Application integration using exposed APIs and interfaces may sound simple, but the process is actually relatively complex. To use APIs effectively for integration, it is essential that EAI architects, developers, and administrators understand the application well enough to determine the appropriate interfaces to be used. The interface methods and parameters must be well understood so that the appropriate values are passed on input and retrieved on output.
SAP R/3 provides support for a variety of well-defined interfaces that can be used for application integration. The interfaces exposed by SAP R/3 are complex and lack consistency in architecture and calling sequence. In many cases, several interfaces are exposed that provide very similar capabilities, making it more difficult to choose the approach to use in solving a business problem.
For use in EAI solutions, SAP reflects some problems common with many packaged and custom applications. SAP also has some issues unique to the product. Early versions of the SAP suite of applications were constructed as a monolithic stovepipe application lacking options for communication with external applications. Later versions of SAP (the R/3 release) adopted the classic client-server design using three layers:
Newer SAP releases exposed interfaces for external communication targeted originally for exchanging information between SAP systems. Over time, these interfaces have been extended and enhanced for communication with external applications aside from other SAP systems.
SAP includes its own fourth-generation language (4GL), Advanced Business Application Programming (ABAP/4) language for internal development. All of the SAP application modules are written in ABAP and the SAP runtime consists of a runtime and interpreter for these ABAP applications. SAP R/3 also includes a collection of development tools (the ABAP Workbench) for developing applications or exposing custom external interfaces using the ABAP/4 language.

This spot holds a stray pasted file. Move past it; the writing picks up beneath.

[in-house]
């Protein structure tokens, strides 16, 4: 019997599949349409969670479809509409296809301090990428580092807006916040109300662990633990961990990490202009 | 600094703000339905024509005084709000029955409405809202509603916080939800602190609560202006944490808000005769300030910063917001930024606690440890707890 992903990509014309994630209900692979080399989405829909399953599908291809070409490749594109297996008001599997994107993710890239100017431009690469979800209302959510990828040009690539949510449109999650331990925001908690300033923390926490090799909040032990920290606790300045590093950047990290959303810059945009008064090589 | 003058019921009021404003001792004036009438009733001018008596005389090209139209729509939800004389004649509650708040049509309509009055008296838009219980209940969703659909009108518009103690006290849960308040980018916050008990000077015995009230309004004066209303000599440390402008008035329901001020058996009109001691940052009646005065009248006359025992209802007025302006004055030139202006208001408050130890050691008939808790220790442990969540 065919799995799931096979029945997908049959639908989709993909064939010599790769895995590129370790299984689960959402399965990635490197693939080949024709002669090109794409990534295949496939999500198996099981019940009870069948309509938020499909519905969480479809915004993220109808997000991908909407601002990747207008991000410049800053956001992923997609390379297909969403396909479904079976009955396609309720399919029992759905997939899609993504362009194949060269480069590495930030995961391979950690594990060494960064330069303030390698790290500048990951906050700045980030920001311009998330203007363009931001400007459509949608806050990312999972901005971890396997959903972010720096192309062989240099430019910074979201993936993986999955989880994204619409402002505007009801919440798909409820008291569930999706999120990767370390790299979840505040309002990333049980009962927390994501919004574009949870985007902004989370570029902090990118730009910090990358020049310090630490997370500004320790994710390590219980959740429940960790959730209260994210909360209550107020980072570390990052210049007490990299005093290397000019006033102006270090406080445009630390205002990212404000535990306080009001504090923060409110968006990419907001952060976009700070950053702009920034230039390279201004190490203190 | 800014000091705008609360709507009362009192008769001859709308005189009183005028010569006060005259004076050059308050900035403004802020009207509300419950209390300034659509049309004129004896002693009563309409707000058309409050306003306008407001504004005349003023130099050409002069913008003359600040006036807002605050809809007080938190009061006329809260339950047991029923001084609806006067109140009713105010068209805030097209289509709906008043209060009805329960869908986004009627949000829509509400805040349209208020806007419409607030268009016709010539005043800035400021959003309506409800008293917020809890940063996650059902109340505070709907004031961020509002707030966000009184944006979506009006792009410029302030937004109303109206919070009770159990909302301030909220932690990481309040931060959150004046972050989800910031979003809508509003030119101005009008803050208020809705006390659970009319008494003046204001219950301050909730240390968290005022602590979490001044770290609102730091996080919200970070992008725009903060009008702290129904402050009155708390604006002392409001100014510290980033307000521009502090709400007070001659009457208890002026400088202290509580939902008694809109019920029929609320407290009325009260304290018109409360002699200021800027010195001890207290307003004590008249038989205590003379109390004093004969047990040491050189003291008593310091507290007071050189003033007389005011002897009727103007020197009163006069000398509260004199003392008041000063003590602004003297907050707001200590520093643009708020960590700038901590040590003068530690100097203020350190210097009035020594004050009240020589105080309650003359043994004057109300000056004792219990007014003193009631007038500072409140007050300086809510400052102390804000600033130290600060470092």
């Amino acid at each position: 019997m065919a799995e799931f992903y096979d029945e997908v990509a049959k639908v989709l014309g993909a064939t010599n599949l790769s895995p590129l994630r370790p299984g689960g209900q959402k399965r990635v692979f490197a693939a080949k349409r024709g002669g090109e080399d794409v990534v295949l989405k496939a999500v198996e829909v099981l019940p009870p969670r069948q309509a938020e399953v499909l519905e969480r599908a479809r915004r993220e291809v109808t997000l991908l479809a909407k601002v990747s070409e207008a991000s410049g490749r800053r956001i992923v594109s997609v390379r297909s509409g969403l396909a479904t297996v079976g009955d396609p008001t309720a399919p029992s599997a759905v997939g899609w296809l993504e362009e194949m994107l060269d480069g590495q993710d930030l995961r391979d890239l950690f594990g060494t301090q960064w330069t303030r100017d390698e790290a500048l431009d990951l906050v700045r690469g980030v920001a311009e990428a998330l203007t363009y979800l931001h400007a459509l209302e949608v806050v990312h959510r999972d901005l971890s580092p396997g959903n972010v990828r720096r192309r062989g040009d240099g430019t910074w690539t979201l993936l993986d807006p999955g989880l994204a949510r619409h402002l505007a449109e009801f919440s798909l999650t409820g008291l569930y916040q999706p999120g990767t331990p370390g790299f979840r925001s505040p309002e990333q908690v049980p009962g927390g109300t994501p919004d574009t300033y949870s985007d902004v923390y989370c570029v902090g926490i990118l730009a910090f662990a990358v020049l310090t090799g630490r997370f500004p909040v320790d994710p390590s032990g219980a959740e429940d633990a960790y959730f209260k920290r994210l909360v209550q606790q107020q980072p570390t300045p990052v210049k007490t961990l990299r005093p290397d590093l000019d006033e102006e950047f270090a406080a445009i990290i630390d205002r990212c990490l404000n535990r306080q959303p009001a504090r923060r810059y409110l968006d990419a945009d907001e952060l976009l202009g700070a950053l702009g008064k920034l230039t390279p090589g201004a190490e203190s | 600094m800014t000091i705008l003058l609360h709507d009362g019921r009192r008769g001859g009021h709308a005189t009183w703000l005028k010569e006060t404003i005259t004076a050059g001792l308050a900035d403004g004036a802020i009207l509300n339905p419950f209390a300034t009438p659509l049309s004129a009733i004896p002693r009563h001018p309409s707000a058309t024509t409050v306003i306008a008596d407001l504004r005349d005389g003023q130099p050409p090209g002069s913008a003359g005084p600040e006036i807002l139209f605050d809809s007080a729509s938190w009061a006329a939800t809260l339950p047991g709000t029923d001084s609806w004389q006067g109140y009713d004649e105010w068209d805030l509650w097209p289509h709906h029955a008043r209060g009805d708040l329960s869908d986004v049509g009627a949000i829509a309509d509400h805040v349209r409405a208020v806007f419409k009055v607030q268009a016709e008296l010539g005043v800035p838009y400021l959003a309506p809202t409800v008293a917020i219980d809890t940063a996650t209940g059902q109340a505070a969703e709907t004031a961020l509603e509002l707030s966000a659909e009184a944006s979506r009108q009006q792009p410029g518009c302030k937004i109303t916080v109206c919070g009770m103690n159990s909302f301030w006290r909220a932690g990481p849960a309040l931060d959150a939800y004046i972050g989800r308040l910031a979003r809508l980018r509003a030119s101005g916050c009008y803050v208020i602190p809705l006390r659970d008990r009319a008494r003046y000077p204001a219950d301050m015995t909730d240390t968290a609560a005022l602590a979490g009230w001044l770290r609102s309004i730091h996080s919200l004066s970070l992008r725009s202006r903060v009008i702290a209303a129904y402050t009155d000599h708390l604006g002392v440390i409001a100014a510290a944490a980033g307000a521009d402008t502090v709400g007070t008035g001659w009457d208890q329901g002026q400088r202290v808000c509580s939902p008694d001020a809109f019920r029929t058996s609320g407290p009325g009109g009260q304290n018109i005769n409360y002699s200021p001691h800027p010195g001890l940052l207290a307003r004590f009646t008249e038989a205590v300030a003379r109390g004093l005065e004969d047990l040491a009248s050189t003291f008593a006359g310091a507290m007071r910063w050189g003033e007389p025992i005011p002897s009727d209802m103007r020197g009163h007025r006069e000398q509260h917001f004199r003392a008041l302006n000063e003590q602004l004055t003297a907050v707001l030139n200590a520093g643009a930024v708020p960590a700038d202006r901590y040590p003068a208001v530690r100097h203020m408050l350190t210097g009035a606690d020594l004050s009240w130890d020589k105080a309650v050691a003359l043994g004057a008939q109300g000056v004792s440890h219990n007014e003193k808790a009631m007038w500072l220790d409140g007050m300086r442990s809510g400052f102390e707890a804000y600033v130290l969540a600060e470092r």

Some options available for accessing SAP R/3 from external applications include the following:
Traditionally, SAP used CPI-C for internal communications between function modules. CPI-C is one of the older programming APIs developed by IBM as part of its System Network Architecture (SNA). Industry standards were adopted for CPI-C interfaces as part of work done by the X/Open group. CPI-C applications are supported by Microsoft technology using Microsoft Host Integration Server 2000 and Visual C/C++. Although SAP still supports communication using CPI-C sessions, this method of external communication has been supplanted by other methods.
RFCs and BAPIs are supported by development tools provided with the SAP R/3 system as part of the RFC SDK. The SAP R/3 DCOM Connector supplied as part of the RFC SDK includes tools to create proxy COM components exposing BAPIs and RFCs for use with external applications. The Object Builder tool included with the R/3 DCOM Connector allows the user to browse the Business Object Repository and select BAPI methods or RFC calls to add to a COM component. Once the BAPI methods are selected, the Object Builder can generate the source code for the COM components and build the COM proxy using Visual C++. The Object Builder also generates the interface definition language (IDL), include, and typelib (TLB) files to use the generated COM components with Visual Studio for developing external applications.
Conceptually, a SAP Intermediate Document (IDoc) is similar to the Electronic Data Interchange (EDI) standard. An Intermediate Document is a data container that is used to interchange information between any two processes that can understand the syntax and semantics of the data. It is the standard format adopted by SAP format for electronic data interchange between systems.
SAP includes almost 700 IDoc types in its repository. Each IDoc type represents a specific SAP format that is to be used to transfer the data for a business transaction. An IDoc type can transfer several message types, the "logical messages" that correspond to different business processes. An IDoc type is described using the following components:
Several external RFC methods can be called that will retrieve an IDoc from a SAP system or send an IDoc to a SAP System. An IDoc is essentially passed as a large blob of data that must be parsed by the external application.
The IDoc types defined by SAP support a number of SAP business transactions, but IDocs provide access to only a subset of the SAP R/3 suite. RFCs provide a set of low-level methods for accessing SAP information. BAPIs provide an object-oriented abstraction to SAP business objects using RFCs under the covers. Currently, BAPIs provide the most extensive access to SAP for application developers looking to integrate with SAP R/3.